Want to insulate crawlspace

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We have an old brick Victorian in Chicago. The basement apartment is directly over a 3' crawlspace with just soil below. I want to insulate it and wonder what I should be concerned about if I do. In the loft we needed to put in webbing between the roofing and the padding, do we need to do that in the basement as well. Thanks in advance.
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<< In the loft we needed to put in webbing between the roofing and the padding, >>
Who told you to do that, and why? If it was for airflow from soffit vents to roof vents then it would be logical. However, that requirement does not exist for the basement. Any well applied insulation should be just fine there. HTH
Joe
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Hey Joe, no we put the rigid webbing into the cathedral attic for the soffet venting. Thanks for answering the question it will save me alot of time.
Harry
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I would think that you would want to put a vapor barrier in place when you insulate as well. The vapor barrier typically goes closest to the "hot" side of the insulated space. i.e. down next to the ceiling in an attic or up closest to the floor in your application.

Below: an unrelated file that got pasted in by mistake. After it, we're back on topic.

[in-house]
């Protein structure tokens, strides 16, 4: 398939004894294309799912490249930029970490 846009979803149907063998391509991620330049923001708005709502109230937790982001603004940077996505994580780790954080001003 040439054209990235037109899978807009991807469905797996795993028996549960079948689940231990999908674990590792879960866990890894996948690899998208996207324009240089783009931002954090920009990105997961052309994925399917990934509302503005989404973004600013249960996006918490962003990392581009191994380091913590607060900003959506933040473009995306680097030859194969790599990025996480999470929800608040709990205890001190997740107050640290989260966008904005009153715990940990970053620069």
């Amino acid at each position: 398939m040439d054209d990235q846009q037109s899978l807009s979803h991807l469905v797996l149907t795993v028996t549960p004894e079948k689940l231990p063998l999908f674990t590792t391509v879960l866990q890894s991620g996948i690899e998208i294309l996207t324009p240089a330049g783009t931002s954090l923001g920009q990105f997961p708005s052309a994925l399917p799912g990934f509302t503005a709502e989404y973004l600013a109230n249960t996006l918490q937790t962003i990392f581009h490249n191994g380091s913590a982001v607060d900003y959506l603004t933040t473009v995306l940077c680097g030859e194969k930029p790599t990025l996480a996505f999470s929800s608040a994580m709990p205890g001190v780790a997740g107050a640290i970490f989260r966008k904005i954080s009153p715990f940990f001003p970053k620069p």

Paul B
We have an old brick Victorian in Chicago. The basement apartment is directly over a 3' crawlspace with just soil below. I want to insulate it and wonder what I should be concerned about if I do. In the loft we needed to put in webbing between the roofing and the padding, do we need to do that in the basement as well. Thanks in advance.
--
When nothing seems to help, I go and look at a stonecutter hammering away at
his rock perhaps a hundred times without as much as a crack showing in it.
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Thanks for the advice Paul we are going to do this.
Harry
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harry palmer wrote:

About that "webbing" What exactly is it? Is there insulation right up to the roof deck? What is under the insulation (drywall over a finished room or non-finished attic area)? Is the attic area ventilated?
I am not sure what you want to do with the craw space. Are you thinking of insulating the floor that is over the craw space or insulating and closing off ventilation of the craw space?
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Joseph E. Meehan

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the webbing was for the attic. We are insulating the crawlspace. I have my answers thanks to other posters but thanks Joseph for taking an interest.